The Beepocalypse Just Got a Little Bit Closer
Ever wonder if bees call us killer humans? With the passing of every year, they probably have more and more right to do so, because we keep poisoning their food.
Less than a year ago, the National Beekeeping industry filed a lawsuit against the EPA because it approved a pesticide found to be highly toxic to our precious pollinators. And now its developers, DowAgro Sciences, have requested to expand the use of Sulfoxaflor into more and more busy bee territories. The critter-killing chemical weapon was initially approved for crops like cotton, a variety of vegetables, and many fruit and nut trees, but the EPA is considering a proposal that will allow it to be sprayed on corn, the nation’s largest crop, and alfalfa and clovers, both of which are top stations at the bee buffet.
“Bees already have a lot to fear, and now we’re on track to put more of this dangerous chemical out there,” says Greg Loarie, a staff attorney at Earth Justice. “The EPA’s job is supposed to prevent adverse environmental impact, but they aren’t doing their job.”
The mysterious disappearance of the world’s bee population has been a major environmental concern over the past few years. And this isn’t all just buzz and bluster from a bunch of tree-huggers—the implications go far beyond a potential honey famine or the bankruptcy of Burt’s Bees. Most of the produce that humans and livestock consume depends on bee pollination, so dwindling hives could signal a future food shortage coupled with rising food prices—two issues we’re already paranoid about.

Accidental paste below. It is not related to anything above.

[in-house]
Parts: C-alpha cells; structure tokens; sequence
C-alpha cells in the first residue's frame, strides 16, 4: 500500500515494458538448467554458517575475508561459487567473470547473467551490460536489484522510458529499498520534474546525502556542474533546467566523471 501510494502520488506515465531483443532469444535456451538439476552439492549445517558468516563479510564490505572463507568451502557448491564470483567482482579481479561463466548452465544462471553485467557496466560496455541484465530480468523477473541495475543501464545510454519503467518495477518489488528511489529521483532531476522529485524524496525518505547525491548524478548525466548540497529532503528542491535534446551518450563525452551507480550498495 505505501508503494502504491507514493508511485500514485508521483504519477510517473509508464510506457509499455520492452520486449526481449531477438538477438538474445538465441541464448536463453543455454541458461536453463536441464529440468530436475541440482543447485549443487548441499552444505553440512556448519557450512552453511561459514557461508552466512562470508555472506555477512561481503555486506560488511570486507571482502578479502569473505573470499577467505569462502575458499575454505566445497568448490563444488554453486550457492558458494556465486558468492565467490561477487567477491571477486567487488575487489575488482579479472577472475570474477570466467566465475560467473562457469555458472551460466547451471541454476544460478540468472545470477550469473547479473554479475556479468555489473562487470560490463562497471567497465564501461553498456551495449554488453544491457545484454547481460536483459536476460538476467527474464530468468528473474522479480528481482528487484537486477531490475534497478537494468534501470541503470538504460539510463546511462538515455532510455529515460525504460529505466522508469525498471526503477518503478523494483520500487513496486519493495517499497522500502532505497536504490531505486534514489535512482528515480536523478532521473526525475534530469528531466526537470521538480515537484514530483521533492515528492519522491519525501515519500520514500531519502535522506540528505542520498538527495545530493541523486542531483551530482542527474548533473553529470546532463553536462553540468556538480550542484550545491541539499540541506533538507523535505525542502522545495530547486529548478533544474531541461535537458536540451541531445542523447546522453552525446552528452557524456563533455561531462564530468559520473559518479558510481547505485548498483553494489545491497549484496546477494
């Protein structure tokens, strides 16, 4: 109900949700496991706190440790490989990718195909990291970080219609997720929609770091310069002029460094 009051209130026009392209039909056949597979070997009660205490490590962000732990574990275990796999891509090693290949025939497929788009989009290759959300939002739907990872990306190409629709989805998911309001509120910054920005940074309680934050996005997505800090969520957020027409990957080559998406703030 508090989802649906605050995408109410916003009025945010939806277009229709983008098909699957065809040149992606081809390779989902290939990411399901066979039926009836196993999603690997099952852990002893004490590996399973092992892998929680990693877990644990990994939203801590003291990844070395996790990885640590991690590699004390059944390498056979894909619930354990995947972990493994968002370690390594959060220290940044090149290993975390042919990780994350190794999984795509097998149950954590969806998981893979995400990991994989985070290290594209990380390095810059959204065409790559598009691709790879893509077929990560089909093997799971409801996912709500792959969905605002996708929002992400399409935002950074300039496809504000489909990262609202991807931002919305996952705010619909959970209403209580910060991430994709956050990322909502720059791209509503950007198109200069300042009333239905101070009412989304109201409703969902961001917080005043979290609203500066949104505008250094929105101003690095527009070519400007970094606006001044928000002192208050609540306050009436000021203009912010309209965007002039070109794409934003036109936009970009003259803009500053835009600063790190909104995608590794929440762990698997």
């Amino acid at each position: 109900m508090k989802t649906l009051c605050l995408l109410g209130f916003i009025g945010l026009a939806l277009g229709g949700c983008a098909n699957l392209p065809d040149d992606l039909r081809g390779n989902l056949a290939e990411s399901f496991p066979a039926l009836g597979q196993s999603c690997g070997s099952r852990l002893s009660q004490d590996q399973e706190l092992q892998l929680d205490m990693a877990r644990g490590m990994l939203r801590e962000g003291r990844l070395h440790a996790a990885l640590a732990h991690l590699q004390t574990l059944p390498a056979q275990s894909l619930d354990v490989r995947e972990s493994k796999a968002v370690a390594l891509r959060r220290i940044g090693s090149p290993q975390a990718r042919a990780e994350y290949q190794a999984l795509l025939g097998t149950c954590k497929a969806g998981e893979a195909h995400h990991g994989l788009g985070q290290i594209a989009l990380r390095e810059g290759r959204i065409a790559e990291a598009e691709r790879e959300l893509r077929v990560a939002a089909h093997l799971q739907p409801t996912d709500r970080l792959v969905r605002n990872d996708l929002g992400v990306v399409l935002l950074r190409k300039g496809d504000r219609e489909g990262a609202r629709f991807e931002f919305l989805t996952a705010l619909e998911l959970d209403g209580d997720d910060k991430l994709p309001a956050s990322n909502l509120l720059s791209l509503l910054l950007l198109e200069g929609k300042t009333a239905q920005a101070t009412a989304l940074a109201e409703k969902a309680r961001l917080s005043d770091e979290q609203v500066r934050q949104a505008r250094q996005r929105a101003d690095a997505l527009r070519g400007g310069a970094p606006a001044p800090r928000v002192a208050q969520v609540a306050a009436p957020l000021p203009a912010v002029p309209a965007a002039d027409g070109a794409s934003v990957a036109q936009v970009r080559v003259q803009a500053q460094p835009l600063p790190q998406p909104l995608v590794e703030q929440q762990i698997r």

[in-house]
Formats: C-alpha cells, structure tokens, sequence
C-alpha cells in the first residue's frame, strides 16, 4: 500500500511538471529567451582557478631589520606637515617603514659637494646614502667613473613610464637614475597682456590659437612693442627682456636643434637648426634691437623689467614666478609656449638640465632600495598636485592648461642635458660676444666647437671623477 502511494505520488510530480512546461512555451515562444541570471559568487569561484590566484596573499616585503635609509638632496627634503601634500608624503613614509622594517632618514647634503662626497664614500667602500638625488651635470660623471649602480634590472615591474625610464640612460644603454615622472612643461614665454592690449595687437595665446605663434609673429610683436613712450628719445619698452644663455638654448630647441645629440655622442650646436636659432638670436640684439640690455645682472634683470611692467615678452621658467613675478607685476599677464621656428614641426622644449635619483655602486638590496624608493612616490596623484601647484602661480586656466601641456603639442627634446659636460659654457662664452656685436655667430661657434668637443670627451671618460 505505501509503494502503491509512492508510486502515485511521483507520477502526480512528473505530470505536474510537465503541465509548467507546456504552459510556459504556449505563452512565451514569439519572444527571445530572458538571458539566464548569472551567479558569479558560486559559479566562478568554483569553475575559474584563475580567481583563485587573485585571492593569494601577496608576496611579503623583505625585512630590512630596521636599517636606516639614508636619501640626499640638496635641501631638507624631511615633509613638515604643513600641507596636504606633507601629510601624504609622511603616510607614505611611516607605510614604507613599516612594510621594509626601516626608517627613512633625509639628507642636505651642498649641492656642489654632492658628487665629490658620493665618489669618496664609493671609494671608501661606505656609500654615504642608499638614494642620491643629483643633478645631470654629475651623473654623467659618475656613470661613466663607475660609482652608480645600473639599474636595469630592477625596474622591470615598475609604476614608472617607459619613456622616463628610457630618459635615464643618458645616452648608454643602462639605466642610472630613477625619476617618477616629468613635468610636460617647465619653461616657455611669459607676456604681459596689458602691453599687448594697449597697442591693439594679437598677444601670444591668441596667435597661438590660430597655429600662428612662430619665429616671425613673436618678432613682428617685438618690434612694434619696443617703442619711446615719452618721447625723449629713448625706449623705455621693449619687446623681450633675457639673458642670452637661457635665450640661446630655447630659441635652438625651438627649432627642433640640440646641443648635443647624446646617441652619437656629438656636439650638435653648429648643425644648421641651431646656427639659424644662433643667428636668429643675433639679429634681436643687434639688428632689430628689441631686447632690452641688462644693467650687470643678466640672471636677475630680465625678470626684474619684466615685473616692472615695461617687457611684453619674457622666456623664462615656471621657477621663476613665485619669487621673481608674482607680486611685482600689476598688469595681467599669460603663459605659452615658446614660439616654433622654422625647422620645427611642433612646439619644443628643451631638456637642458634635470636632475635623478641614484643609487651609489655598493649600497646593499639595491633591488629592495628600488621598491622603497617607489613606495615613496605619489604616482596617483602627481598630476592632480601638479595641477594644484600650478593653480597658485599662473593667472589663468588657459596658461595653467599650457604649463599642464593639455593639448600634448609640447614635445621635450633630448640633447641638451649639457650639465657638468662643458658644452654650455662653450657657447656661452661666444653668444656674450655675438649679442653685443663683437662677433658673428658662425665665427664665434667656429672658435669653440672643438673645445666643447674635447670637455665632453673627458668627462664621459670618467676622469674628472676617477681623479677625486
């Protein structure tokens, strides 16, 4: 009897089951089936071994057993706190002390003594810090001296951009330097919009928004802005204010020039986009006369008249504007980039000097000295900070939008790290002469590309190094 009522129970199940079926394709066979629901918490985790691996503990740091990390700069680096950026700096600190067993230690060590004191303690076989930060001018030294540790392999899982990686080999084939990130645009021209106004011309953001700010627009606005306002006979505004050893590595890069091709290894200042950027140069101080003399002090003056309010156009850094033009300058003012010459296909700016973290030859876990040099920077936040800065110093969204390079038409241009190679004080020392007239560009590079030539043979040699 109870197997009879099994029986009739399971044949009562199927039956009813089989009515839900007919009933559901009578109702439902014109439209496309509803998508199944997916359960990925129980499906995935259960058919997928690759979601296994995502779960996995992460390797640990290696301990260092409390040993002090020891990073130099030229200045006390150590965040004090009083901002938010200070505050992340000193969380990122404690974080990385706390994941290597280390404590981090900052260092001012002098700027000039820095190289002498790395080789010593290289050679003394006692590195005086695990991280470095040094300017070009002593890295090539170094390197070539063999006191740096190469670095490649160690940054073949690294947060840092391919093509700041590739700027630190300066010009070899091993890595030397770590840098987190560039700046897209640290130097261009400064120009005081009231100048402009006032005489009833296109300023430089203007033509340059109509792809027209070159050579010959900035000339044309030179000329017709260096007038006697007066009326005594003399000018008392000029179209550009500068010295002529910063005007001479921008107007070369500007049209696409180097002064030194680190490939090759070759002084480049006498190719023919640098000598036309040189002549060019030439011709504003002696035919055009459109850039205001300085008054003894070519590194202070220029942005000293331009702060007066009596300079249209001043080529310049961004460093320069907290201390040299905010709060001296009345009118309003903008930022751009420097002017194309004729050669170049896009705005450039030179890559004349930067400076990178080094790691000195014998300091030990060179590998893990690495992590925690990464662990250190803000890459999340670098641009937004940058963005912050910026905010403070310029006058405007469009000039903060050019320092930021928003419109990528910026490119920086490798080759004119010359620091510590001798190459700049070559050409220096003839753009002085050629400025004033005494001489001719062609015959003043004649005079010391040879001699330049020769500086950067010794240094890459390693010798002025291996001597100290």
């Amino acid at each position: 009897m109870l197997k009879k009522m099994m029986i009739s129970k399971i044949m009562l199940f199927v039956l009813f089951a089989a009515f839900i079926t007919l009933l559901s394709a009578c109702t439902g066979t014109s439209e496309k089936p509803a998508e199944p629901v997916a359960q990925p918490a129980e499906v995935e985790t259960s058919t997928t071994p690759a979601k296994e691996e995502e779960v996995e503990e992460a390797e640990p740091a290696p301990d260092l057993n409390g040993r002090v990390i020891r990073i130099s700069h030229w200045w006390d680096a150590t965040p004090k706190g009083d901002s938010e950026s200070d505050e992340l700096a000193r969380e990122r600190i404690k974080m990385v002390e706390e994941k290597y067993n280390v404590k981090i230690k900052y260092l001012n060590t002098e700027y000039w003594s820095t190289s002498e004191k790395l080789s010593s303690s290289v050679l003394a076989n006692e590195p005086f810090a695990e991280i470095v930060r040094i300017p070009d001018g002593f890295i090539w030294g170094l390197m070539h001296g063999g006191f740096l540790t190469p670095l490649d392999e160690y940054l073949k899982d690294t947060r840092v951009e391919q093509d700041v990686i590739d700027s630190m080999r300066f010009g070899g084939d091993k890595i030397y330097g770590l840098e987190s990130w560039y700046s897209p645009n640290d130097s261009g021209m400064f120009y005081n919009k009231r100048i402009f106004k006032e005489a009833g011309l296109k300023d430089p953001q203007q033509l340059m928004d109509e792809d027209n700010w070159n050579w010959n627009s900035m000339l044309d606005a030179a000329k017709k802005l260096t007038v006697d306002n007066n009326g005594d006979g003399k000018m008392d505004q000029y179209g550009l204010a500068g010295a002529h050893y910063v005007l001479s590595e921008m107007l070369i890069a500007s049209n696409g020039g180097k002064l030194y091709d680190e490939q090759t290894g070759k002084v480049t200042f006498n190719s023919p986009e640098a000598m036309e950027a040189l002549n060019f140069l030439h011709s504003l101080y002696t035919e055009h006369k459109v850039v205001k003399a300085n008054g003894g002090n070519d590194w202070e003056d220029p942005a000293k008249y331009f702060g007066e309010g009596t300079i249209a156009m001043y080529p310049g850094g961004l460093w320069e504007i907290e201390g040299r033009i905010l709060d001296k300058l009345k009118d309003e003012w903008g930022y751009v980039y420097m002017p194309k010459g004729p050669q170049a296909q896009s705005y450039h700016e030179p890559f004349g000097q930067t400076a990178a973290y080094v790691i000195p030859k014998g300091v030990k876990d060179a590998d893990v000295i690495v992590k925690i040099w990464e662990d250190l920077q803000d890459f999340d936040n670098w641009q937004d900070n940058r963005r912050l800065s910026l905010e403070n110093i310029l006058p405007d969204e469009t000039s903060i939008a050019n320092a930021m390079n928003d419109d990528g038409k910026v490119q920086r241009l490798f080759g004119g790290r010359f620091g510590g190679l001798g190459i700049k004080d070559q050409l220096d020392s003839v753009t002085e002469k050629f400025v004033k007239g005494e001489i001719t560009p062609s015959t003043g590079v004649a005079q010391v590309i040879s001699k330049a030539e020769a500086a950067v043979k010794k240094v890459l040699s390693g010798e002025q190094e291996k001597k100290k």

Scientists believe neonicotinoids (chemicals like nicotine which are lethal to insects) may be the key culprits, and Sulfoxaflor is sub-class of those. Last week, Harvard researchers confirmed a direct link between the use of neonicotinoids—the most popular form of insecticide—and colony collapse disorder, the bee equivalent of the black plague. For this very reason, the EU actually banned the use of such chemicals last year, while the U.S. continues to spray them coast to coast. As of today, nearly a third of all bee colonies in the country have vanished, which is the equivalent of 10 million hives, worth $2 billion.
The stakes are exceptionally high for both us and our buzzing friends, which is why Sulfoxaflor’s proposed expansion is of such immediate concern. Alfalfa and clover, two legumes used for cattle grazing, have always been frequented by bees, and while corn doesn’t require bee pollination, it’s impossible for bees to resist when it covers 95 million acres across the country.
“Commercial bee operations are migratory and spend much of their time in the Midwest, where there is corn as far as the eye can see, “ Loarie explains. “So if farmers spray a whole field, then its poisoned pollen will inevitably end up with the bees.”
Pesticides can also make their way to pollinators by more indirect means, such as chemicals running off into irrigation streams to infect surrounding plants, or the wind blowing contaminated pollen onto bee-frequented flowers. And as another study has shown, it’s not just one, but a toxic cocktail of a number of pesticide and fungicides that’s ultimately facilitating the colonies’ annihilation. More chemicals like Sulfoxaflor will just add more toxins to the mix.
“These little creatures are being hit hard,” says Loarie. “This could be the sinking of the raft.”